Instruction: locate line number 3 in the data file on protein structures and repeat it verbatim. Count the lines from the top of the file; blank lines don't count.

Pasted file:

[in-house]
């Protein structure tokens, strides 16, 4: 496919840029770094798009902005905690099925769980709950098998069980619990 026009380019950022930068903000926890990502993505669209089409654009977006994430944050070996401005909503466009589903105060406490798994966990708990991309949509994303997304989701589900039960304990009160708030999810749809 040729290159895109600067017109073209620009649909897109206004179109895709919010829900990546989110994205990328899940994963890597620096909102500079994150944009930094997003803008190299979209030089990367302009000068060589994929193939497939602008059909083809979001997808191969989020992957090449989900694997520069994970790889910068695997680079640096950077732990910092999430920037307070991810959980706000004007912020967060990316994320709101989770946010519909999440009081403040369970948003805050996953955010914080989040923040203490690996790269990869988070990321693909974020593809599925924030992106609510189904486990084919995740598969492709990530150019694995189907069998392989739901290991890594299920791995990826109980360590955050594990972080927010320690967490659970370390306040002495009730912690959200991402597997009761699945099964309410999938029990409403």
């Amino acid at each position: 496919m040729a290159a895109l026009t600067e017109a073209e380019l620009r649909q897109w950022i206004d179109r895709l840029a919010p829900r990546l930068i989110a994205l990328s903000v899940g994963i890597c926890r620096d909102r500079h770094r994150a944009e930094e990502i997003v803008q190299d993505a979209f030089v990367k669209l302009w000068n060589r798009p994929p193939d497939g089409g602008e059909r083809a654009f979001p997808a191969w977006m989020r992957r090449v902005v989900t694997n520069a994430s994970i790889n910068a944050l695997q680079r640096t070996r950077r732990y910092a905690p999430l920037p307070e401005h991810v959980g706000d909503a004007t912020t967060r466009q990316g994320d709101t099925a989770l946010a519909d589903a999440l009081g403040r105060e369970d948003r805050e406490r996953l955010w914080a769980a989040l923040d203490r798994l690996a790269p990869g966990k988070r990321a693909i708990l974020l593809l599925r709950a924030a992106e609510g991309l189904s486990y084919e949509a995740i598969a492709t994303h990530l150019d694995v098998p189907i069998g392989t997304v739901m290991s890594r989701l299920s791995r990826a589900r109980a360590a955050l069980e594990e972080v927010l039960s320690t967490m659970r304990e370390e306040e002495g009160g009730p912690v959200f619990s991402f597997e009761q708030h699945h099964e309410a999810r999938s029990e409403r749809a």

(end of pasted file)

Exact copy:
């Amino acid at each position: 496919m040729a290159a895109l026009t600067e017109a073209e380019l620009r649909q897109w950022i206004d179109r895709l840029a919010p829900r990546l930068i989110a994205l990328s903000v899940g994963i890597c926890r620096d909102r500079h770094r994150a944009e930094e990502i997003v803008q190299d993505a979209f030089v990367k669209l302009w000068n060589r798009p994929p193939d497939g089409g602008e059909r083809a654009f979001p997808a191969w977006m989020r992957r090449v902005v989900t694997n520069a994430s994970i790889n910068a944050l695997q680079r640096t070996r950077r732990y910092a905690p999430l920037p307070e401005h991810v959980g706000d909503a004007t912020t967060r466009q990316g994320d709101t099925a989770l946010a519909d589903a999440l009081g403040r105060e369970d948003r805050e406490r996953l955010w914080a769980a989040l923040d203490r798994l690996a790269p990869g966990k988070r990321a693909i708990l974020l593809l599925r709950a924030a992106e609510g991309l189904s486990y084919e949509a995740i598969a492709t994303h990530l150019d694995v098998p189907i069998g392989t997304v739901m290991s890594r989701l299920s791995r990826a589900r109980a360590a955050l069980e594990e972080v927010l039960s320690t967490m659970r304990e370390e306040e002495g009160g009730p912690v959200f619990s991402f597997e009761q708030h699945h099964e309410a999810r999938s029990e409403r749809a």